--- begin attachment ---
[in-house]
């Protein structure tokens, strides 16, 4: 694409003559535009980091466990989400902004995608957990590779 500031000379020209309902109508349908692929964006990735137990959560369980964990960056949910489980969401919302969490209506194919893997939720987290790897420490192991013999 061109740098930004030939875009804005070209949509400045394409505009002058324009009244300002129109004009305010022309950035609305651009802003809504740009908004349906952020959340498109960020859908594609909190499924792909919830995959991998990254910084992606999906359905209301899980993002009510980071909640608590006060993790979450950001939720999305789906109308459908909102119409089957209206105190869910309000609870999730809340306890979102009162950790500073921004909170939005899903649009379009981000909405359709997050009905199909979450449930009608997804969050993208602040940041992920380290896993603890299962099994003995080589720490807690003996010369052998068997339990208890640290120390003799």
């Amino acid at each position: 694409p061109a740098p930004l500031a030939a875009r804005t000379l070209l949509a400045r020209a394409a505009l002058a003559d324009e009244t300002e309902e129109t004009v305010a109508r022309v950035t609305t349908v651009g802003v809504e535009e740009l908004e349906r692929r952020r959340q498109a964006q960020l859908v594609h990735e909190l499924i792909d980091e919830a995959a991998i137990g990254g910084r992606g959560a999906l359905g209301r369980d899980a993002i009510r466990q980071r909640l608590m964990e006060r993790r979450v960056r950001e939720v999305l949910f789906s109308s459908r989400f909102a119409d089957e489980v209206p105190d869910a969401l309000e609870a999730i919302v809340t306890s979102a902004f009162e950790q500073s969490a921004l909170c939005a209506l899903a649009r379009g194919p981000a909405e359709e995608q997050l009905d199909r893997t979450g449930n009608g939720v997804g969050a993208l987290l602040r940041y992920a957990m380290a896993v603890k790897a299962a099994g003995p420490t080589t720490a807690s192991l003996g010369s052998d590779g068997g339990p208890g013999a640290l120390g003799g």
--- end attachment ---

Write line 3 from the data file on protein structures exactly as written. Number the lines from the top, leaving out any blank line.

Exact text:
């Amino acid at each position: 694409p061109a740098p930004l500031a030939a875009r804005t000379l070209l949509a400045r020209a394409a505009l002058a003559d324009e009244t300002e309902e129109t004009v305010a109508r022309v950035t609305t349908v651009g802003v809504e535009e740009l908004e349906r692929r952020r959340q498109a964006q960020l859908v594609h990735e909190l499924i792909d980091e919830a995959a991998i137990g990254g910084r992606g959560a999906l359905g209301r369980d899980a993002i009510r466990q980071r909640l608590m964990e006060r993790r979450v960056r950001e939720v999305l949910f789906s109308s459908r989400f909102a119409d089957e489980v209206p105190d869910a969401l309000e609870a999730i919302v809340t306890s979102a902004f009162e950790q500073s969490a921004l909170c939005a209506l899903a649009r379009g194919p981000a909405e359709e995608q997050l009905d199909r893997t979450g449930n009608g939720v997804g969050a993208l987290l602040r940041y992920a957990m380290a896993v603890k790897a299962a099994g003995p420490t080589t720490a807690s192991l003996g010369s052998d590779g068997g339990p208890g013999a640290l120390g003799g």